Psychological tests impractical, unfair

Living with a mentally unsound domestic helper has ended in tragedies for some families.

But those active in migrant worker advocacy are against including psychological assessments in the mandatory medical check-up that all foreign domestic workers undergo before they are allowed to work in Singapore.

Mr Jolovan Wham, a social worker for migrant labour issues, called the idea "unfair" and "discriminatory".

He said: "I don't think that's right. Most companies don't demand psychological assessments when hiring. Why should domestic helpers be singled out?"

Mr Wham added that this could add to the stigma that foreign domestic workers are often troublemakers.

Dr Noorashikin Abdul Rahman, a board member of migrant workers group Transient Workers Count Too (TWC2), agreed.

Psychological tests should not be a part of any employment screening process, she said.

MANAGEABLE

"It's not as if people who are suffering this kind of mental illness are not able to function. The illness can be managed," she said.

"What would be more important is for employers to really look out for signs since they are the ones in close contact with them."

The managing director of a maid agency said that such tests are impractical.

It is too costly to send every maid for a mental assessment and "the cost will be passed to the customers," she said.

The director, who has been in the line for 20 years but declined to be named, said her agency gets around this problem with a "cheaper and more sensible" solution: observation.

"At any point we notice something, be it during her interview or training, we will immediately send her home," she said.

"Even if she has been selected by an employer, we will not take the risk."

Sometimes, a stressful working environment "exacerbates" a maid's mental conditions, Dr Noorashikin said.

The root cause of such an environment lies in the lack of the employers' trust in their maids.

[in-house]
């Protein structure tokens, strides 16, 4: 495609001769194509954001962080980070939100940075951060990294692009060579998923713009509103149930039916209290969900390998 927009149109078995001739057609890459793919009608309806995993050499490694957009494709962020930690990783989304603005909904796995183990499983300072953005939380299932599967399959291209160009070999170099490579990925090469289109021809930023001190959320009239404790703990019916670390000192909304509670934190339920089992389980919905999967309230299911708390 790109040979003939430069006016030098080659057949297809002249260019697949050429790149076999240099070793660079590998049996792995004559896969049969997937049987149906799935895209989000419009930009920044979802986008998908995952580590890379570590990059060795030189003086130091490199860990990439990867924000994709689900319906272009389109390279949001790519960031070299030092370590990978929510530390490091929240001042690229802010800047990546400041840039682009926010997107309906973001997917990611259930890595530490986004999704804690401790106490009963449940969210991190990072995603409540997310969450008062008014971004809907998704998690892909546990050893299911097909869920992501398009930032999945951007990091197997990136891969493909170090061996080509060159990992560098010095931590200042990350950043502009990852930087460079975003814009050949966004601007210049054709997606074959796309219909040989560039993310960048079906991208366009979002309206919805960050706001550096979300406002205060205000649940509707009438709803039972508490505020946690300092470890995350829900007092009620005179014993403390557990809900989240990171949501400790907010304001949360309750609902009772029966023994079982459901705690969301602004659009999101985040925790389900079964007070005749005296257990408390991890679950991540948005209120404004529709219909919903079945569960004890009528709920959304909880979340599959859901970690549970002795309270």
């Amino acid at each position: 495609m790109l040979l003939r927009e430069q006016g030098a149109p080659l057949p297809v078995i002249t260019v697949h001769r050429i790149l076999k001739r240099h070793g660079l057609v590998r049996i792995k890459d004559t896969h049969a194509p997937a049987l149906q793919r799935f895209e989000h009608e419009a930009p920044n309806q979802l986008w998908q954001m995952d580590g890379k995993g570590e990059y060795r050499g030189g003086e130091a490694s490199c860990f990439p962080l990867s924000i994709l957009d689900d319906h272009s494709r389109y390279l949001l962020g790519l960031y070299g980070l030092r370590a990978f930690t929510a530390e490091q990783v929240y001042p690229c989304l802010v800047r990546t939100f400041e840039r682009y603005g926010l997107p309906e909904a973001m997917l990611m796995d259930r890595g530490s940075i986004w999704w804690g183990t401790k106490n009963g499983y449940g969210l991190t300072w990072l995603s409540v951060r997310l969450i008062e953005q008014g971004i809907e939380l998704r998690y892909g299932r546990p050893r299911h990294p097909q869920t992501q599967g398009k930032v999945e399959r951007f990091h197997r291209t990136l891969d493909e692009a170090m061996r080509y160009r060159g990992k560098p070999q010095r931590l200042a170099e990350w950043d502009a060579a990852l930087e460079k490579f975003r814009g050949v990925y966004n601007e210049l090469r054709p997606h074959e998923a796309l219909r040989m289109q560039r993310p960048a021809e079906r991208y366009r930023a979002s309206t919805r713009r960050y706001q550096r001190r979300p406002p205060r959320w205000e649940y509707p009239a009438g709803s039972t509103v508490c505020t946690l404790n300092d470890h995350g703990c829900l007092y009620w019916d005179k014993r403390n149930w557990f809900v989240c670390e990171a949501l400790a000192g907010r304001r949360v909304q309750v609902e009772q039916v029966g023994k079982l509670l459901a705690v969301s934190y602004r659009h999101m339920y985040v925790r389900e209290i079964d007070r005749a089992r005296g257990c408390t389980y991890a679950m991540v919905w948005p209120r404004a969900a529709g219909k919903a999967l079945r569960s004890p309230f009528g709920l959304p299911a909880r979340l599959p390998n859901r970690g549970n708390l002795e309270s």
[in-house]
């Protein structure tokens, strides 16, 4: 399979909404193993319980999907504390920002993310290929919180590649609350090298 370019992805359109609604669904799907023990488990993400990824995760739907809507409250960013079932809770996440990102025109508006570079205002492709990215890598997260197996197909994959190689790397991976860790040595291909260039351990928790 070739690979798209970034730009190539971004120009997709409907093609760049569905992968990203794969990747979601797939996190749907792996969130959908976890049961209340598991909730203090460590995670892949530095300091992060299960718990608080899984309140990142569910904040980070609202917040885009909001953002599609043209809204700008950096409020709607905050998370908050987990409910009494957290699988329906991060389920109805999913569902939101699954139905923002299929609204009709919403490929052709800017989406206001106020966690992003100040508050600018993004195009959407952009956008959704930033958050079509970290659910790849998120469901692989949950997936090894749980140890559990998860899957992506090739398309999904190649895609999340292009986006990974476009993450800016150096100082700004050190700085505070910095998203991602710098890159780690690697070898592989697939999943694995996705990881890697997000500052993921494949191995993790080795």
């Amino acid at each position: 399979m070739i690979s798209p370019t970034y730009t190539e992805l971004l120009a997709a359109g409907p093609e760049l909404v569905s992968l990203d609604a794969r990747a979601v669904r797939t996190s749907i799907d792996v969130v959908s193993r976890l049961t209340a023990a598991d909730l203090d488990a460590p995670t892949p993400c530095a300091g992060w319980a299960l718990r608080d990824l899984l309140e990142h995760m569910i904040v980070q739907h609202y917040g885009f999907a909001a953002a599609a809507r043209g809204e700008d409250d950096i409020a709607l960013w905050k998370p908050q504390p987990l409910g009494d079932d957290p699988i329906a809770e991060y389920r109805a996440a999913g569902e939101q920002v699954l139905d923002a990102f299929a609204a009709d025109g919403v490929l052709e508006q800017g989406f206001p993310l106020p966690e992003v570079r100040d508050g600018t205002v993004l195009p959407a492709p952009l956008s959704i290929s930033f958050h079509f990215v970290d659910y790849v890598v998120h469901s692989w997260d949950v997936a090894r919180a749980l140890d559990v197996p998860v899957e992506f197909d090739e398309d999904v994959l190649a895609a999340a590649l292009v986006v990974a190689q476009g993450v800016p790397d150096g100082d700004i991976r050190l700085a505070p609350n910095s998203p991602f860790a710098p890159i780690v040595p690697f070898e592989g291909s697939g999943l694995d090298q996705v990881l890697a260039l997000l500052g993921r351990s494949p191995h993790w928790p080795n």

"They have to be a little more open-minded in allowing domestic workers to have a day off, have friends and to contact their families," she said.

"It's part and parcel of employing someone. You cannot expect a person not to have a life just because they work for you."

Mr Wham agreed that allowing maids to socialise will help "take their minds off work".

"The line drawn between their work and their leisure is blurred. They could be on call 24 hours, so psychologically, they are always at work," he said.

Helplines for distressed migrant workers

Foreign Domestic Worker Association for Social Support and Training

1800-339-4357

Humanitarian Organisation for Migration Economics

1800-7-977-977

Transient Workers Count Too

1800-888-1515

Ministry of Manpower

1800-339-5505

Maids who killed

In these two cases, the original murder charges were dropped to manslaughter due to the mental state of the accused, as certified by psychiatrists.

OCTOBER 2005

Indonesian maid Barokah, then 28, knocked her employer, Madam Wee Keng Wah, out cold after the latter chided her.

When her husband left the flat to get help, Madam Wee was killed after Barokah shoved her out of a window.

Psychiatrists diagnosed her as moderately depressed.

In 2009, the Court of Appeal dismissed her appeal against her life imprisonment sentence.

SEPTEMBER 2005

Filipino maid Guen Garlejo Aguilar, then 30, killed a fellow maid who owed her $2,000.

Aguilar hid the body in her room inside a luggage bag for two days before dismembering the body and dumping the parts near the Orchard MRT station and at MacRitchie Reservoir.

She was jailed for 10 years in May 2006 for manslaughter after the original murder charge was dropped when she was found to be mentally unsound at the time of the killing.


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